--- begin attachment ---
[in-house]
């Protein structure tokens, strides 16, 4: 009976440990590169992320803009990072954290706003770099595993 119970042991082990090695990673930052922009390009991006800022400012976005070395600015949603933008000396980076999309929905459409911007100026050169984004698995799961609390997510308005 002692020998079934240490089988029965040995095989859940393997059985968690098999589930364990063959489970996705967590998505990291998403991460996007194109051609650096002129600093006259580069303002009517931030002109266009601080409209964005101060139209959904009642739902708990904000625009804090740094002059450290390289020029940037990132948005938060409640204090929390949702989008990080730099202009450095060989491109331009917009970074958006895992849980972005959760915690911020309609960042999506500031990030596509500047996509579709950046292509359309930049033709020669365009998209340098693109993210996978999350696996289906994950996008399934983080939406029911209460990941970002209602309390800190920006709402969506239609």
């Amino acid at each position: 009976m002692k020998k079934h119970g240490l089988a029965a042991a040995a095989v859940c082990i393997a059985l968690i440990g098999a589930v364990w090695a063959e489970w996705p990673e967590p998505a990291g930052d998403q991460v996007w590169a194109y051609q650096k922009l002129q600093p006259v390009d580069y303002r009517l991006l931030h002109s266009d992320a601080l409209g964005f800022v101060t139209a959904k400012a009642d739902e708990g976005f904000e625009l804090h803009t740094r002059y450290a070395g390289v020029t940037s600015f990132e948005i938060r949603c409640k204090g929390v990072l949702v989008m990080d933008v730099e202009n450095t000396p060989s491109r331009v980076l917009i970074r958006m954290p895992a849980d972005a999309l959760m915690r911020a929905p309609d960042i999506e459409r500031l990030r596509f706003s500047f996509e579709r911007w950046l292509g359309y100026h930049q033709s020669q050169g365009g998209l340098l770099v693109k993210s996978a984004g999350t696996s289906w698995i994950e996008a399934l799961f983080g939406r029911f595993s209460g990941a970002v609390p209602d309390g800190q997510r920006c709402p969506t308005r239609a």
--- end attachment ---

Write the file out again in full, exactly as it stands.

[in-house]
């Protein structure tokens, strides 16, 4: 009976440990590169992320803009990072954290706003770099595993 119970042991082990090695990673930052922009390009991006800022400012976005070395600015949603933008000396980076999309929905459409911007100026050169984004698995799961609390997510308005 002692020998079934240490089988029965040995095989859940393997059985968690098999589930364990063959489970996705967590998505990291998403991460996007194109051609650096002129600093006259580069303002009517931030002109266009601080409209964005101060139209959904009642739902708990904000625009804090740094002059450290390289020029940037990132948005938060409640204090929390949702989008990080730099202009450095060989491109331009917009970074958006895992849980972005959760915690911020309609960042999506500031990030596509500047996509579709950046292509359309930049033709020669365009998209340098693109993210996978999350696996289906994950996008399934983080939406029911209460990941970002209602309390800190920006709402969506239609």
């Amino acid at each position: 009976m002692k020998k079934h119970g240490l089988a029965a042991a040995a095989v859940c082990i393997a059985l968690i440990g098999a589930v364990w090695a063959e489970w996705p990673e967590p998505a990291g930052d998403q991460v996007w590169a194109y051609q650096k922009l002129q600093p006259v390009d580069y303002r009517l991006l931030h002109s266009d992320a601080l409209g964005f800022v101060t139209a959904k400012a009642d739902e708990g976005f904000e625009l804090h803009t740094r002059y450290a070395g390289v020029t940037s600015f990132e948005i938060r949603c409640k204090g929390v990072l949702v989008m990080d933008v730099e202009n450095t000396p060989s491109r331009v980076l917009i970074r958006m954290p895992a849980d972005a999309l959760m915690r911020a929905p309609d960042i999506e459409r500031l990030r596509f706003s500047f996509e579709r911007w950046l292509g359309y100026h930049q033709s020669q050169g365009g998209l340098l770099v693109k993210s996978a984004g999350t696996s289906w698995i994950e996008a399934l799961f983080g939406r029911f595993s209460g990941a970002v609390p209602d309390g800190q997510r920006c709402p969506t308005r239609a």